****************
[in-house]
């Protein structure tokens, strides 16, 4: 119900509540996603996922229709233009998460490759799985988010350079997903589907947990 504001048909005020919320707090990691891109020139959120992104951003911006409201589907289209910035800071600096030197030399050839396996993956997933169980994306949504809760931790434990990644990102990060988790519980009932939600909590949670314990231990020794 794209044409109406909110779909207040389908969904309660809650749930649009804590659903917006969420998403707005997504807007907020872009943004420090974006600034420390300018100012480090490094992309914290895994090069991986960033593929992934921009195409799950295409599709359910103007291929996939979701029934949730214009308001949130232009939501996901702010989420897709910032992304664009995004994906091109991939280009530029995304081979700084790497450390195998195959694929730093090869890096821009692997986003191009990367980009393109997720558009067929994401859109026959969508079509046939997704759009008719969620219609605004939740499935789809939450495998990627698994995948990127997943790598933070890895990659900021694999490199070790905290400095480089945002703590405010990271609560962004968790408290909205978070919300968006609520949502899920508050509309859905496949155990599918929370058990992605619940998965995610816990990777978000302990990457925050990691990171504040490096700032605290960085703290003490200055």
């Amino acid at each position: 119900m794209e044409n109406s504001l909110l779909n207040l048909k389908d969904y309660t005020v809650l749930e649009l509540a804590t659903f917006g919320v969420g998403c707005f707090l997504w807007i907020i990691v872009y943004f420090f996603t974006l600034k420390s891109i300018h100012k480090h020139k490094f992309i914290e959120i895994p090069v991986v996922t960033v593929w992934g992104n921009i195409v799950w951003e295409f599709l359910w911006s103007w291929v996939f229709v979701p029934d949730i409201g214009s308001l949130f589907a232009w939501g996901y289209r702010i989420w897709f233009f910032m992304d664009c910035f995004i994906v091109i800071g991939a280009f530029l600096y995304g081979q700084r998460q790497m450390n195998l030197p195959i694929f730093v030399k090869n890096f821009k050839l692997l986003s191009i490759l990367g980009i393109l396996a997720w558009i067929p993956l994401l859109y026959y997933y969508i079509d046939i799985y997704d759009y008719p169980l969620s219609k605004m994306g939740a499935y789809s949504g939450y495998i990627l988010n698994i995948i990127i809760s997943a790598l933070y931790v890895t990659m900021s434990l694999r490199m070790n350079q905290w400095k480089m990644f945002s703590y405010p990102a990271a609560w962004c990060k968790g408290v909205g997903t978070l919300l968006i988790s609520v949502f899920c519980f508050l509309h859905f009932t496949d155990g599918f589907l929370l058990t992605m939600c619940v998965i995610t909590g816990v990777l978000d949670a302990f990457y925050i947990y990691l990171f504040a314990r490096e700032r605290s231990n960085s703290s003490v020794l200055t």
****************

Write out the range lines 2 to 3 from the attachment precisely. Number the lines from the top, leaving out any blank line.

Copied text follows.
């Protein structure tokens, strides 16, 4: 119900509540996603996922229709233009998460490759799985988010350079997903589907947990 504001048909005020919320707090990691891109020139959120992104951003911006409201589907289209910035800071600096030197030399050839396996993956997933169980994306949504809760931790434990990644990102990060988790519980009932939600909590949670314990231990020794 794209044409109406909110779909207040389908969904309660809650749930649009804590659903917006969420998403707005997504807007907020872009943004420090974006600034420390300018100012480090490094992309914290895994090069991986960033593929992934921009195409799950295409599709359910103007291929996939979701029934949730214009308001949130232009939501996901702010989420897709910032992304664009995004994906091109991939280009530029995304081979700084790497450390195998195959694929730093090869890096821009692997986003191009990367980009393109997720558009067929994401859109026959969508079509046939997704759009008719969620219609605004939740499935789809939450495998990627698994995948990127997943790598933070890895990659900021694999490199070790905290400095480089945002703590405010990271609560962004968790408290909205978070919300968006609520949502899920508050509309859905496949155990599918929370058990992605619940998965995610816990990777978000302990990457925050990691990171504040490096700032605290960085703290003490200055």
């Amino acid at each position: 119900m794209e044409n109406s504001l909110l779909n207040l048909k389908d969904y309660t005020v809650l749930e649009l509540a804590t659903f917006g919320v969420g998403c707005f707090l997504w807007i907020i990691v872009y943004f420090f996603t974006l600034k420390s891109i300018h100012k480090h020139k490094f992309i914290e959120i895994p090069v991986v996922t960033v593929w992934g992104n921009i195409v799950w951003e295409f599709l359910w911006s103007w291929v996939f229709v979701p029934d949730i409201g214009s308001l949130f589907a232009w939501g996901y289209r702010i989420w897709f233009f910032m992304d664009c910035f995004i994906v091109i800071g991939a280009f530029l600096y995304g081979q700084r998460q790497m450390n195998l030197p195959i694929f730093v030399k090869n890096f821009k050839l692997l986003s191009i490759l990367g980009i393109l396996a997720w558009i067929p993956l994401l859109y026959y997933y969508i079509d046939i799985y997704d759009y008719p169980l969620s219609k605004m994306g939740a499935y789809s949504g939450y495998i990627l988010n698994i995948i990127i809760s997943a790598l933070y931790v890895t990659m900021s434990l694999r490199m070790n350079q905290w400095k480089m990644f945002s703590y405010p990102a990271a609560w962004c990060k968790g408290v909205g997903t978070l919300l968006i988790s609520v949502f899920c519980f508050l509309h859905f009932t496949d155990g599918f589907l929370l058990t992605m939600c619940v998965i995610t909590g816990v990777l978000d949670a302990f990457y925050i947990y990691l990171f504040a314990r490096e700032r605290s231990n960085s703290s003490v020794l200055t």